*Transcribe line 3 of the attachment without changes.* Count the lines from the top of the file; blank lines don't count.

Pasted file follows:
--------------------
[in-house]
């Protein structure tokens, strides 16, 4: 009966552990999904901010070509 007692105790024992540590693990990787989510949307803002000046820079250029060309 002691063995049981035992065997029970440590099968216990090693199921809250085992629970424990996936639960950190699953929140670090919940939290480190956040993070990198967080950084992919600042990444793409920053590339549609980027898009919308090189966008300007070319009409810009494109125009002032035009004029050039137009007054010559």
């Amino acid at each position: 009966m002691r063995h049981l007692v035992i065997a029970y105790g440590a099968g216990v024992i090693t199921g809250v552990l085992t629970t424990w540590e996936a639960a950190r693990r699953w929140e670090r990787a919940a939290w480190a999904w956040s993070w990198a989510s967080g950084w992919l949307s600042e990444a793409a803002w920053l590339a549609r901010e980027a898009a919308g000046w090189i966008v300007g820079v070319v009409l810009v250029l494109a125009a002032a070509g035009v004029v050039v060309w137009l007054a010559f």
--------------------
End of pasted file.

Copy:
């Amino acid at each position: 009966m002691r063995h049981l007692v035992i065997a029970y105790g440590a099968g216990v024992i090693t199921g809250v552990l085992t629970t424990w540590e996936a639960a950190r693990r699953w929140e670090r990787a919940a939290w480190a999904w956040s993070w990198a989510s967080g950084w992919l949307s600042e990444a793409a803002w920053l590339a549609r901010e980027a898009a919308g000046w090189i966008v300007g820079v070319v009409l810009v250029l494109a125009a002032a070509g035009v004029v050039v060309w137009l007054a010559f």